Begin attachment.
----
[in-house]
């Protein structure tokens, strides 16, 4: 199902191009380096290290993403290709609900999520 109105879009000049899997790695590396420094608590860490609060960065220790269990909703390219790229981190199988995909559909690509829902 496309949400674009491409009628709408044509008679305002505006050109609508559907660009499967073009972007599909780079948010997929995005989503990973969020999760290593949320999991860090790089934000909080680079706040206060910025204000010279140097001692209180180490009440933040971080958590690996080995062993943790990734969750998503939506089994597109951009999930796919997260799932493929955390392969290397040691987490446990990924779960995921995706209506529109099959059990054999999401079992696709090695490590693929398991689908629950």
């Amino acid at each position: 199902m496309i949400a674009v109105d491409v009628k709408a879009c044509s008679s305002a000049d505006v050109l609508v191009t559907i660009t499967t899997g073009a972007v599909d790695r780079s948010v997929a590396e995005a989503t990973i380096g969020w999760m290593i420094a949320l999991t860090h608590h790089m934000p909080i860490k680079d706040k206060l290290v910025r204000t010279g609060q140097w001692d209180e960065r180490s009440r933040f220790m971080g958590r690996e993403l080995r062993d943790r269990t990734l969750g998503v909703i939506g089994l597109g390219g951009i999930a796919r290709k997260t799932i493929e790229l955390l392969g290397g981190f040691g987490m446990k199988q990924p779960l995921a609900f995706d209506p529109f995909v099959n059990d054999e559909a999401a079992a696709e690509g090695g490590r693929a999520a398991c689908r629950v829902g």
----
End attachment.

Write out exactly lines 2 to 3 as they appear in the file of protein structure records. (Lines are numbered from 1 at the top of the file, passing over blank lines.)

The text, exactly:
């Protein structure tokens, strides 16, 4: 199902191009380096290290993403290709609900999520 109105879009000049899997790695590396420094608590860490609060960065220790269990909703390219790229981190199988995909559909690509829902 496309949400674009491409009628709408044509008679305002505006050109609508559907660009499967073009972007599909780079948010997929995005989503990973969020999760290593949320999991860090790089934000909080680079706040206060910025204000010279140097001692209180180490009440933040971080958590690996080995062993943790990734969750998503939506089994597109951009999930796919997260799932493929955390392969290397040691987490446990990924779960995921995706209506529109099959059990054999999401079992696709090695490590693929398991689908629950």
């Amino acid at each position: 199902m496309i949400a674009v109105d491409v009628k709408a879009c044509s008679s305002a000049d505006v050109l609508v191009t559907i660009t499967t899997g073009a972007v599909d790695r780079s948010v997929a590396e995005a989503t990973i380096g969020w999760m290593i420094a949320l999991t860090h608590h790089m934000p909080i860490k680079d706040k206060l290290v910025r204000t010279g609060q140097w001692d209180e960065r180490s009440r933040f220790m971080g958590r690996e993403l080995r062993d943790r269990t990734l969750g998503v909703i939506g089994l597109g390219g951009i999930a796919r290709k997260t799932i493929e790229l955390l392969g290397g981190f040691g987490m446990k199988q990924p779960l995921a609900f995706d209506p529109f995909v099959n059990d054999e559909a999401a079992a696709e690509g090695g490590r693929a999520a398991c689908r629950v829902g």